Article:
There are some basic Fill-in-the-Blank rules:
- In the course of telling a stranger about themselves, it's important to eat your words quickly if the patient tells you it's not true. If the patient says "actually I'm not that kind of person at all," the doc should ask, "What kind of person are you?" No one wants the blanks filled in wrong (even if the doc is right!), it leaves the patient feeling unheard, misunderstood, and rapport and confidence are killed. If someone is a touchy type of person who is easily offended, they may read too much into such statements and Fill-in-the-Blanks is risky.
- It's good to Fill in the Blanks with positive things about people. "You're the type of person who would sell your children as sex slaves to get your next drug fix" doesn't work. "You're the type of person who does a great job taking care of other people but doesn't always take the best care of yourself" is a better risk-- it paints the patient as selfless. ClinkShrink is the type of person who is always polite to everyone. Roy is the type of person who is always up for a new challenge. Dinah is the type of person who is always happy to eat a good meal with a friend.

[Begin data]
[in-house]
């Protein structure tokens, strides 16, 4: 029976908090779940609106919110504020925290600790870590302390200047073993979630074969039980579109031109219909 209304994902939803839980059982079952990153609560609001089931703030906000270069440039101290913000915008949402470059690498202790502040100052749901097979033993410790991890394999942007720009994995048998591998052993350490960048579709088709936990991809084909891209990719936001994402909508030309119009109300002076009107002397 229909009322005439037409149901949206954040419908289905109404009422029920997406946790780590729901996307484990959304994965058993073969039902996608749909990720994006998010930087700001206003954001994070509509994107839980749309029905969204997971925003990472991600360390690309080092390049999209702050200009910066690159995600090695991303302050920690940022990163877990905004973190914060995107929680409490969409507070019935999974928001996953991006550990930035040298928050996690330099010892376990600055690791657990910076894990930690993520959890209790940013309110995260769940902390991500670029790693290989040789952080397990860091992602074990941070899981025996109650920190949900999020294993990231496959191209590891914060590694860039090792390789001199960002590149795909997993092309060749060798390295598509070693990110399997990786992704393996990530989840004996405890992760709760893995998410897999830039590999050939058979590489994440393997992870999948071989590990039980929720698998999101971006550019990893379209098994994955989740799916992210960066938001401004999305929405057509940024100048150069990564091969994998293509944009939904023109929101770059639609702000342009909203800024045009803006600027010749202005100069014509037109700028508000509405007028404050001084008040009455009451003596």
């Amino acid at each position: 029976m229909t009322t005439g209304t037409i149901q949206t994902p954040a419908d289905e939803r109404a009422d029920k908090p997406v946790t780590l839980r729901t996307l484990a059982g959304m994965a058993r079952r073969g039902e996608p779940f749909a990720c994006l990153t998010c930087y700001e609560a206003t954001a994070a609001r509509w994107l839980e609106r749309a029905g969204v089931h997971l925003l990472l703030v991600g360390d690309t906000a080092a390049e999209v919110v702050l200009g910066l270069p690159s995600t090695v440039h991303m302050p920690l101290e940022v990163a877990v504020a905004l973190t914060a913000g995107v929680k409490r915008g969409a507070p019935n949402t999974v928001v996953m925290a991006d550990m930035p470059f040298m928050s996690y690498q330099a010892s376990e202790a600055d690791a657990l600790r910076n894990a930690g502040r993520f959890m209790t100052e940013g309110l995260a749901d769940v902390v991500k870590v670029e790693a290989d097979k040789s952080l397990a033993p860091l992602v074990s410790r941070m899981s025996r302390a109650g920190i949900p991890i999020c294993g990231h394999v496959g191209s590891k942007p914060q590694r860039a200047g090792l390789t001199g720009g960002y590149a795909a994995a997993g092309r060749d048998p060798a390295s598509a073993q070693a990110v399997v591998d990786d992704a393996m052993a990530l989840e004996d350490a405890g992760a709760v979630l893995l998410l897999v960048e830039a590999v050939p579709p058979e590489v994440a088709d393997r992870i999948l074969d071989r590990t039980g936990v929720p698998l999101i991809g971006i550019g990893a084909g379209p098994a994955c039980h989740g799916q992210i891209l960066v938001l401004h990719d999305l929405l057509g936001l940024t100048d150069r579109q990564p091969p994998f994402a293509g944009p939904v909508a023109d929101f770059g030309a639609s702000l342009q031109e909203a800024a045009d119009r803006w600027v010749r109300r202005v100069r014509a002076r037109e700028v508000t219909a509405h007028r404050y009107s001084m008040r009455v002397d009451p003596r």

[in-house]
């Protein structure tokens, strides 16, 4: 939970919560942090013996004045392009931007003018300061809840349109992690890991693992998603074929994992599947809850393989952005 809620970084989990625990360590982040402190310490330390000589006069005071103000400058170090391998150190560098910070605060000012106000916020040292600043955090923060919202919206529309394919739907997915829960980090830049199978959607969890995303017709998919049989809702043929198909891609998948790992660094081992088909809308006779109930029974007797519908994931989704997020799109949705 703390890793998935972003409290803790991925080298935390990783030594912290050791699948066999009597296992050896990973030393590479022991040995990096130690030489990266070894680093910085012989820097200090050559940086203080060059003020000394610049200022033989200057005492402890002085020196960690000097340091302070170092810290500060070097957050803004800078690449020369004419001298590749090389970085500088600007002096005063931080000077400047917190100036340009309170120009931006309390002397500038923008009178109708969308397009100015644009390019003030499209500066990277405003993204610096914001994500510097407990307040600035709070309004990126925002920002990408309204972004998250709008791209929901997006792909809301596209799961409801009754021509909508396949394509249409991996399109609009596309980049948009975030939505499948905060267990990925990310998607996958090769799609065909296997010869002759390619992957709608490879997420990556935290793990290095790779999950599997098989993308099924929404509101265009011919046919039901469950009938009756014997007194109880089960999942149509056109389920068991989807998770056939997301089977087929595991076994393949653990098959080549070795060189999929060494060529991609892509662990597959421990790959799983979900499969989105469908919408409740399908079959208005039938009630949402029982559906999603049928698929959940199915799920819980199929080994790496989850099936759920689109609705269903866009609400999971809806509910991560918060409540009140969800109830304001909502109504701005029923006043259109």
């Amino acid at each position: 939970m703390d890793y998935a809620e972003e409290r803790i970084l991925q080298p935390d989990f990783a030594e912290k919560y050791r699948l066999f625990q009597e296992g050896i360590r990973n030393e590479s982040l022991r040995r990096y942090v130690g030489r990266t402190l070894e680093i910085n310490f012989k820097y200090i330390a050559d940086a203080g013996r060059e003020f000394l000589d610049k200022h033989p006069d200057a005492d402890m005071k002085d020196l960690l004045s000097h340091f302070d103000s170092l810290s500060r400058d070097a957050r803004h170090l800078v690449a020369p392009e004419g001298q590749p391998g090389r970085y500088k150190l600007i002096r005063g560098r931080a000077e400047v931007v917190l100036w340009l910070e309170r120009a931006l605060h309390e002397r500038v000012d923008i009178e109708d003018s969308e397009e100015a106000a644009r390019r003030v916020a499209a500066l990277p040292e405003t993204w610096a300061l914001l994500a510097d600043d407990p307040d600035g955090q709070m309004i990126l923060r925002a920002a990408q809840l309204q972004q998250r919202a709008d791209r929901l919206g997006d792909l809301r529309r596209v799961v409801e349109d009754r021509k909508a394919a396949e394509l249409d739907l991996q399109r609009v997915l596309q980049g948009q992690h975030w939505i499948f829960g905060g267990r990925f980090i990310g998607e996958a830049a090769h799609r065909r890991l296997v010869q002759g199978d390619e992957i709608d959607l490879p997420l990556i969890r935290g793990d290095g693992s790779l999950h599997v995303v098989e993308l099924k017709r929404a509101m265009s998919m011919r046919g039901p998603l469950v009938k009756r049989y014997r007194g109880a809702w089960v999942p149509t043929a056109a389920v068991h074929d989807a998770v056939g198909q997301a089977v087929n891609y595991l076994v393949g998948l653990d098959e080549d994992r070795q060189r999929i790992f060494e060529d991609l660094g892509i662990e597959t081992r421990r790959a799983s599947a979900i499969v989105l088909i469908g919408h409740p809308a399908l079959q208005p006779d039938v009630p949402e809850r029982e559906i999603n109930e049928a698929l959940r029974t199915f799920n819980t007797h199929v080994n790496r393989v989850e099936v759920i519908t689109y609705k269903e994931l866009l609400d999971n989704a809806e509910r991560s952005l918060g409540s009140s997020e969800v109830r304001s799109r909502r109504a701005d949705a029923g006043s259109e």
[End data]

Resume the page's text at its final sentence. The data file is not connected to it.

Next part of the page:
- Perception is more important than fact. If the patient feels understood, it doesn't matter if the interpretation is perfect. "You have a strong moral code and sometimes this causes you to be angry at people who cheat the system." If it works for the patient, don't worry about the fact that they plagiarized a term paper or shoplifted a few times.